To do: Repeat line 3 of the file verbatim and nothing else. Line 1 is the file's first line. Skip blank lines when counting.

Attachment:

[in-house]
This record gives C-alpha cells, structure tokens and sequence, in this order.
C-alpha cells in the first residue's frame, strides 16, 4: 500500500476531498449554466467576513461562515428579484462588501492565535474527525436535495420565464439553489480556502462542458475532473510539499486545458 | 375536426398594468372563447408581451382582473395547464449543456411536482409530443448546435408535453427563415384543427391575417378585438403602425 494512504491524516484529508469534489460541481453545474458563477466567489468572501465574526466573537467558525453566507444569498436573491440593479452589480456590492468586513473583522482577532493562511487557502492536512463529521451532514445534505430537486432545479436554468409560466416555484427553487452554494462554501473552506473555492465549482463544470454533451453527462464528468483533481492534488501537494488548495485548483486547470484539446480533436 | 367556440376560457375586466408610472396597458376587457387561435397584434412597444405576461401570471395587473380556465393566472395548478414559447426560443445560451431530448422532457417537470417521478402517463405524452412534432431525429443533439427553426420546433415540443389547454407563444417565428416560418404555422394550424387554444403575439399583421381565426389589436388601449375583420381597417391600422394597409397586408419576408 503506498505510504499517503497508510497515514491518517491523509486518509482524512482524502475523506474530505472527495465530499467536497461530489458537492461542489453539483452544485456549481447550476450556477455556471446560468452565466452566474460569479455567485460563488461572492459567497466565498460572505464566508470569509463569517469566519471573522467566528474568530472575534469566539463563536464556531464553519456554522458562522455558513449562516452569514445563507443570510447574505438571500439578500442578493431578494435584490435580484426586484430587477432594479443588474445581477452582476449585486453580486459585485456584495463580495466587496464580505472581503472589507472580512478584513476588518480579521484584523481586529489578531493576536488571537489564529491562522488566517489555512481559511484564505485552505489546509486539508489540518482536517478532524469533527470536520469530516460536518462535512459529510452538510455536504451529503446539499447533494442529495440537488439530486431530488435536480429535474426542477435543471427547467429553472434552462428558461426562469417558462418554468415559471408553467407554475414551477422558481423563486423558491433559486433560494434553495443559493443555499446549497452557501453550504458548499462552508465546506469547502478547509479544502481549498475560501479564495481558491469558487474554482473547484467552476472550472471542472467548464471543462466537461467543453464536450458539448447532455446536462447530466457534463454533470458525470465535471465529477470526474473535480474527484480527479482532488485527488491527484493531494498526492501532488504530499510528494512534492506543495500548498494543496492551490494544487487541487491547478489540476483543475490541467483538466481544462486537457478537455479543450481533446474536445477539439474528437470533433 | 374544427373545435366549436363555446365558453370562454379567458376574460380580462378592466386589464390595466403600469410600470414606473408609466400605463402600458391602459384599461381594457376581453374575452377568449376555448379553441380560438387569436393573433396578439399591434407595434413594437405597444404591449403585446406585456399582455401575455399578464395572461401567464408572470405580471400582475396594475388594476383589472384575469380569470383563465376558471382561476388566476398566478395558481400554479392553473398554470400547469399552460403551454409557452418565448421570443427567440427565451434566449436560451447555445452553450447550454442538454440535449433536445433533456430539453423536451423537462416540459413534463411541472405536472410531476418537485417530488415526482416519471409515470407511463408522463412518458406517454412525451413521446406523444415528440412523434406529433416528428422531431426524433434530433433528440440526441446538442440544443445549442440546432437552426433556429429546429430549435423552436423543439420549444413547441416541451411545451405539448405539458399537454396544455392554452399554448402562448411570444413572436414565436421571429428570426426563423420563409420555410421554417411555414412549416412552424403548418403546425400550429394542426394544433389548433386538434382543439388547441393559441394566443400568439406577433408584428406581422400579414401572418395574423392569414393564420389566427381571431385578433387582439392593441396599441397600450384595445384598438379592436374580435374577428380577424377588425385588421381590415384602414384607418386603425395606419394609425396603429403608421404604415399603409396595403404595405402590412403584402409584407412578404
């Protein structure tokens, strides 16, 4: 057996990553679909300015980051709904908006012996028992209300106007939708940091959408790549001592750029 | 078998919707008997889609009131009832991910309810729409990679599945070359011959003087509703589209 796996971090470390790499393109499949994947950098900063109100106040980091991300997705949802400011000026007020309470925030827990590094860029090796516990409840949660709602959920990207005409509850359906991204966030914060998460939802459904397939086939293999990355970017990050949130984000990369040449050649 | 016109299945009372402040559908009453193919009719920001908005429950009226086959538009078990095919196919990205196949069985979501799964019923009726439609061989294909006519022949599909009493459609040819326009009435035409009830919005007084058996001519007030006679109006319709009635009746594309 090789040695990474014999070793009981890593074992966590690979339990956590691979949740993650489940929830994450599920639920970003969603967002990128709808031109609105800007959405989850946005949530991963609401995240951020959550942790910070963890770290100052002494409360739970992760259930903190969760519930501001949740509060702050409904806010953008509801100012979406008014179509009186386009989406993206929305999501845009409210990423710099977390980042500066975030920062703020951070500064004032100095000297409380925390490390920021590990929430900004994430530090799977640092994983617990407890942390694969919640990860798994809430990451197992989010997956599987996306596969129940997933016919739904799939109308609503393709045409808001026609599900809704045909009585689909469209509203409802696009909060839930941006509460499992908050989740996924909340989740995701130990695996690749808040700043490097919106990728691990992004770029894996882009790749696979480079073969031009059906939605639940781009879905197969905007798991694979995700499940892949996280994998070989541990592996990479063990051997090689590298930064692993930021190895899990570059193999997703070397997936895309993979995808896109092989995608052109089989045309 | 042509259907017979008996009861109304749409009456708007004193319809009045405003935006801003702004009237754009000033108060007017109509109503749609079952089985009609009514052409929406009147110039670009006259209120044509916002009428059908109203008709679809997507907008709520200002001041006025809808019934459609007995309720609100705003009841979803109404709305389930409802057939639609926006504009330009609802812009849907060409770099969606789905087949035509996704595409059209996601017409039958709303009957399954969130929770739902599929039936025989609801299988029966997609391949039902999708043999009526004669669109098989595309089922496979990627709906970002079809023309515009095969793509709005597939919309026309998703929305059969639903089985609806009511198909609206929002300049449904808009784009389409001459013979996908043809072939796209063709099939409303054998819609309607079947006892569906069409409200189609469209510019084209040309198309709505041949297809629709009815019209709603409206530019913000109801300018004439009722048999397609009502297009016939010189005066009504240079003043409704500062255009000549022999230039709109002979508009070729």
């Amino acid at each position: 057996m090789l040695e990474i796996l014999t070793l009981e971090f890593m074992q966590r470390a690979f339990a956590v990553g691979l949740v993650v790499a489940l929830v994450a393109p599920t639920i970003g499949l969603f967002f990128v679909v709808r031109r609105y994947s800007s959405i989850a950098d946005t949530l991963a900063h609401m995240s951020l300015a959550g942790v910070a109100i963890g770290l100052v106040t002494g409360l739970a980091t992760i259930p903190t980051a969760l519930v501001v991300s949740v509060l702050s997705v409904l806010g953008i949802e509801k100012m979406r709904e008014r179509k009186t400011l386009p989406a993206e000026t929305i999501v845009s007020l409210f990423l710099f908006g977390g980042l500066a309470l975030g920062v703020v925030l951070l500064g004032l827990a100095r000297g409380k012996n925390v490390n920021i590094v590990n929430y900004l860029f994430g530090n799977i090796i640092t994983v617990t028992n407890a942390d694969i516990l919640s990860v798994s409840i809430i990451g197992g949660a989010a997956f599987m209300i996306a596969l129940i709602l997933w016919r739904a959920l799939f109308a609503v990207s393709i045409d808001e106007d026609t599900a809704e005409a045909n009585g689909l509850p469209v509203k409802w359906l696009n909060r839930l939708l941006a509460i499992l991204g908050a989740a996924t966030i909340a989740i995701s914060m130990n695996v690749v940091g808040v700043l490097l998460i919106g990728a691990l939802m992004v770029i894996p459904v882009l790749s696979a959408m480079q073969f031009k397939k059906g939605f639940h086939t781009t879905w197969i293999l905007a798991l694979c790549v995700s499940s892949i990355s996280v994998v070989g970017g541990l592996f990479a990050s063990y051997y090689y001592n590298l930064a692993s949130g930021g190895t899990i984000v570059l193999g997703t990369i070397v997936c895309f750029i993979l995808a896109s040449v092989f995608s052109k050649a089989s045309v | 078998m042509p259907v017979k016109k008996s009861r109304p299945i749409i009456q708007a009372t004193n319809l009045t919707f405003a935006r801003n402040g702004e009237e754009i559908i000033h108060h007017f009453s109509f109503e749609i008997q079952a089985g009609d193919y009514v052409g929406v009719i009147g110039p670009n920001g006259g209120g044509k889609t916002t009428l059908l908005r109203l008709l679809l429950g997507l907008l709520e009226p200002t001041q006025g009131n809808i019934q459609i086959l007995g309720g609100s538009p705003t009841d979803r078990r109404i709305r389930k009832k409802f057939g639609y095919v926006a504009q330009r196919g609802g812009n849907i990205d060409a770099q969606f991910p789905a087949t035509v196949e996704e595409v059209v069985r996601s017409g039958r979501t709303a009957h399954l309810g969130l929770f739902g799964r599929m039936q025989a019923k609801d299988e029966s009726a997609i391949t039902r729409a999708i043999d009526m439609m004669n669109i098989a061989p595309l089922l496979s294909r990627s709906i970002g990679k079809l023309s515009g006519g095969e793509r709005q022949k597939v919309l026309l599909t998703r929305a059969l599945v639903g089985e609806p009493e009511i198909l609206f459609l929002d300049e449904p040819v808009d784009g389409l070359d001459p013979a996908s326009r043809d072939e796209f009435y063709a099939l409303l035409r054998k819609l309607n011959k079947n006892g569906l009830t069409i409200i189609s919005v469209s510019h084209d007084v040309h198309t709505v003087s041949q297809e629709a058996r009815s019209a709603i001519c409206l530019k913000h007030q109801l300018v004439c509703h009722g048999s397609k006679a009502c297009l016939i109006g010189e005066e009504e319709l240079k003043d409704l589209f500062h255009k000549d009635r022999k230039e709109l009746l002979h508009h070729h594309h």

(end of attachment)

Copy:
C-alpha cells in the first residue's frame, strides 16, 4: 500500500476531498449554466467576513461562515428579484462588501492565535474527525436535495420565464439553489480556502462542458475532473510539499486545458 | 375536426398594468372563447408581451382582473395547464449543456411536482409530443448546435408535453427563415384543427391575417378585438403602425 494512504491524516484529508469534489460541481453545474458563477466567489468572501465574526466573537467558525453566507444569498436573491440593479452589480456590492468586513473583522482577532493562511487557502492536512463529521451532514445534505430537486432545479436554468409560466416555484427553487452554494462554501473552506473555492465549482463544470454533451453527462464528468483533481492534488501537494488548495485548483486547470484539446480533436 | 367556440376560457375586466408610472396597458376587457387561435397584434412597444405576461401570471395587473380556465393566472395548478414559447426560443445560451431530448422532457417537470417521478402517463405524452412534432431525429443533439427553426420546433415540443389547454407563444417565428416560418404555422394550424387554444403575439399583421381565426389589436388601449375583420381597417391600422394597409397586408419576408 503506498505510504499517503497508510497515514491518517491523509486518509482524512482524502475523506474530505472527495465530499467536497461530489458537492461542489453539483452544485456549481447550476450556477455556471446560468452565466452566474460569479455567485460563488461572492459567497466565498460572505464566508470569509463569517469566519471573522467566528474568530472575534469566539463563536464556531464553519456554522458562522455558513449562516452569514445563507443570510447574505438571500439578500442578493431578494435584490435580484426586484430587477432594479443588474445581477452582476449585486453580486459585485456584495463580495466587496464580505472581503472589507472580512478584513476588518480579521484584523481586529489578531493576536488571537489564529491562522488566517489555512481559511484564505485552505489546509486539508489540518482536517478532524469533527470536520469530516460536518462535512459529510452538510455536504451529503446539499447533494442529495440537488439530486431530488435536480429535474426542477435543471427547467429553472434552462428558461426562469417558462418554468415559471408553467407554475414551477422558481423563486423558491433559486433560494434553495443559493443555499446549497452557501453550504458548499462552508465546506469547502478547509479544502481549498475560501479564495481558491469558487474554482473547484467552476472550472471542472467548464471543462466537461467543453464536450458539448447532455446536462447530466457534463454533470458525470465535471465529477470526474473535480474527484480527479482532488485527488491527484493531494498526492501532488504530499510528494512534492506543495500548498494543496492551490494544487487541487491547478489540476483543475490541467483538466481544462486537457478537455479543450481533446474536445477539439474528437470533433 | 374544427373545435366549436363555446365558453370562454379567458376574460380580462378592466386589464390595466403600469410600470414606473408609466400605463402600458391602459384599461381594457376581453374575452377568449376555448379553441380560438387569436393573433396578439399591434407595434413594437405597444404591449403585446406585456399582455401575455399578464395572461401567464408572470405580471400582475396594475388594476383589472384575469380569470383563465376558471382561476388566476398566478395558481400554479392553473398554470400547469399552460403551454409557452418565448421570443427567440427565451434566449436560451447555445452553450447550454442538454440535449433536445433533456430539453423536451423537462416540459413534463411541472405536472410531476418537485417530488415526482416519471409515470407511463408522463412518458406517454412525451413521446406523444415528440412523434406529433416528428422531431426524433434530433433528440440526441446538442440544443445549442440546432437552426433556429429546429430549435423552436423543439420549444413547441416541451411545451405539448405539458399537454396544455392554452399554448402562448411570444413572436414565436421571429428570426426563423420563409420555410421554417411555414412549416412552424403548418403546425400550429394542426394544433389548433386538434382543439388547441393559441394566443400568439406577433408584428406581422400579414401572418395574423392569414393564420389566427381571431385578433387582439392593441396599441397600450384595445384598438379592436374580435374577428380577424377588425385588421381590415384602414384607418386603425395606419394609425396603429403608421404604415399603409396595403404595405402590412403584402409584407412578404